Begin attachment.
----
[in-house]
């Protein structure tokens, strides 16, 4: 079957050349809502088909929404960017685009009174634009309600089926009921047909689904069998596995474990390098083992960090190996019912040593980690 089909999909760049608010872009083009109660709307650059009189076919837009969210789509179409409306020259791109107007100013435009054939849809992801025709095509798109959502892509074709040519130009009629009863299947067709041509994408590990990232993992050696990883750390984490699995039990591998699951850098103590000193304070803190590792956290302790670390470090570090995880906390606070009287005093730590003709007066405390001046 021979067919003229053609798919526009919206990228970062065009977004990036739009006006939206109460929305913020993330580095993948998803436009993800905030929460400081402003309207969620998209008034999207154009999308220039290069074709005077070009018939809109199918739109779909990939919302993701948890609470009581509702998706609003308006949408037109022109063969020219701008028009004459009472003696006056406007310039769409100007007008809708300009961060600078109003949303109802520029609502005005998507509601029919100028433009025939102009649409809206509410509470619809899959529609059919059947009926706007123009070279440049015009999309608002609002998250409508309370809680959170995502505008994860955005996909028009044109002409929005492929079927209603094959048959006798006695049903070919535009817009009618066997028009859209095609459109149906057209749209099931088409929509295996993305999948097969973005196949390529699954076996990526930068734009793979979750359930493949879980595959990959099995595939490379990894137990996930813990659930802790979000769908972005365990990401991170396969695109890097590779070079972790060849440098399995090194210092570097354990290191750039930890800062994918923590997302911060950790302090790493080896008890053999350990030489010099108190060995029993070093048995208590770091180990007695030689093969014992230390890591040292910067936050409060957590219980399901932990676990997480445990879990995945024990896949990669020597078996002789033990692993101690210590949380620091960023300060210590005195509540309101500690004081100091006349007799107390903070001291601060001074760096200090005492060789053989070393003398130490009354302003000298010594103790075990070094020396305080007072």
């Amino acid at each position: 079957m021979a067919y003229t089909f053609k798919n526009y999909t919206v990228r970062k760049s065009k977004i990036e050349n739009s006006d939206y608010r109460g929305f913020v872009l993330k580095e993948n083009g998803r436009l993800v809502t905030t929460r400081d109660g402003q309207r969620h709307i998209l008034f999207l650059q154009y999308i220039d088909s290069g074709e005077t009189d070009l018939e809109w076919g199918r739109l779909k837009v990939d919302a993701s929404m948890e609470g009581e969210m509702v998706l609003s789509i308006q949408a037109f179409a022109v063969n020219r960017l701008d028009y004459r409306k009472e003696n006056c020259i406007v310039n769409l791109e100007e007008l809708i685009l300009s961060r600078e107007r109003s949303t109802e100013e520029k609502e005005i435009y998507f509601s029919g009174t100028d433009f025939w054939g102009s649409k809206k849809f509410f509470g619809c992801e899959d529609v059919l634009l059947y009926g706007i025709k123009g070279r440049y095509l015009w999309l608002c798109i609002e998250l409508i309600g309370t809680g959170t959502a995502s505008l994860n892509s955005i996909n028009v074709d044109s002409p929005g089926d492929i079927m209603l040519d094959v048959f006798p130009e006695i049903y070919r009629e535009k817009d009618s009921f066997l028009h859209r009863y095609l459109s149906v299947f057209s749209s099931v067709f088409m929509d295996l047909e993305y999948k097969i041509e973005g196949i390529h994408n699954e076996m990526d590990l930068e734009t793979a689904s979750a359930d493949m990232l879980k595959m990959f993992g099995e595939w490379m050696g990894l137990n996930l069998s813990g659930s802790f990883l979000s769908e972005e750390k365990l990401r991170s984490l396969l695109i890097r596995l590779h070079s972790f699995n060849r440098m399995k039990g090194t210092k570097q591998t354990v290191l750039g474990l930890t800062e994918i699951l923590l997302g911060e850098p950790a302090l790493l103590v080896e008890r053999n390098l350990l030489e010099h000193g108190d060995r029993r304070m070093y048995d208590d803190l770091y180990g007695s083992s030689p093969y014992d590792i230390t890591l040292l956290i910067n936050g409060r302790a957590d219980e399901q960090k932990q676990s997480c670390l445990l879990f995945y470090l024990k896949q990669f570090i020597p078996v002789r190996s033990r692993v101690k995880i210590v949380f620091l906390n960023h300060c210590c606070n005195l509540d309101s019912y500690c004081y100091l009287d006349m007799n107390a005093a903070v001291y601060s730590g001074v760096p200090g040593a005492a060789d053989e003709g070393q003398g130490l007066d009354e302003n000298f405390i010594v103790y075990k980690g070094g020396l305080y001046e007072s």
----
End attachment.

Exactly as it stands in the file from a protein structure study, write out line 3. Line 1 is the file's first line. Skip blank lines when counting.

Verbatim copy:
């Amino acid at each position: 079957m021979a067919y003229t089909f053609k798919n526009y999909t919206v990228r970062k760049s065009k977004i990036e050349n739009s006006d939206y608010r109460g929305f913020v872009l993330k580095e993948n083009g998803r436009l993800v809502t905030t929460r400081d109660g402003q309207r969620h709307i998209l008034f999207l650059q154009y999308i220039d088909s290069g074709e005077t009189d070009l018939e809109w076919g199918r739109l779909k837009v990939d919302a993701s929404m948890e609470g009581e969210m509702v998706l609003s789509i308006q949408a037109f179409a022109v063969n020219r960017l701008d028009y004459r409306k009472e003696n006056c020259i406007v310039n769409l791109e100007e007008l809708i685009l300009s961060r600078e107007r109003s949303t109802e100013e520029k609502e005005i435009y998507f509601s029919g009174t100028d433009f025939w054939g102009s649409k809206k849809f509410f509470g619809c992801e899959d529609v059919l634009l059947y009926g706007i025709k123009g070279r440049y095509l015009w999309l608002c798109i609002e998250l409508i309600g309370t809680g959170t959502a995502s505008l994860n892509s955005i996909n028009v074709d044109s002409p929005g089926d492929i079927m209603l040519d094959v048959f006798p130009e006695i049903y070919r009629e535009k817009d009618s009921f066997l028009h859209r009863y095609l459109s149906v299947f057209s749209s099931v067709f088409m929509d295996l047909e993305y999948k097969i041509e973005g196949i390529h994408n699954e076996m990526d590990l930068e734009t793979a689904s979750a359930d493949m990232l879980k595959m990959f993992g099995e595939w490379m050696g990894l137990n996930l069998s813990g659930s802790f990883l979000s769908e972005e750390k365990l990401r991170s984490l396969l695109i890097r596995l590779h070079s972790f699995n060849r440098m399995k039990g090194t210092k570097q591998t354990v290191l750039g474990l930890t800062e994918i699951l923590l997302g911060e850098p950790a302090l790493l103590v080896e008890r053999n390098l350990l030489e010099h000193g108190d060995r029993r304070m070093y048995d208590d803190l770091y180990g007695s083992s030689p093969y014992d590792i230390t890591l040292l956290i910067n936050g409060r302790a957590d219980e399901q960090k932990q676990s997480c670390l445990l879990f995945y470090l024990k896949q990669f570090i020597p078996v002789r190996s033990r692993v101690k995880i210590v949380f620091l906390n960023h300060c210590c606070n005195l509540d309101s019912y500690c004081y100091l009287d006349m007799n107390a005093a903070v001291y601060s730590g001074v760096p200090g040593a005492a060789d053989e003709g070393q003398g130490l007066d009354e302003n000298f405390i010594v103790y075990k980690g070094g020396l305080y001046e007072s």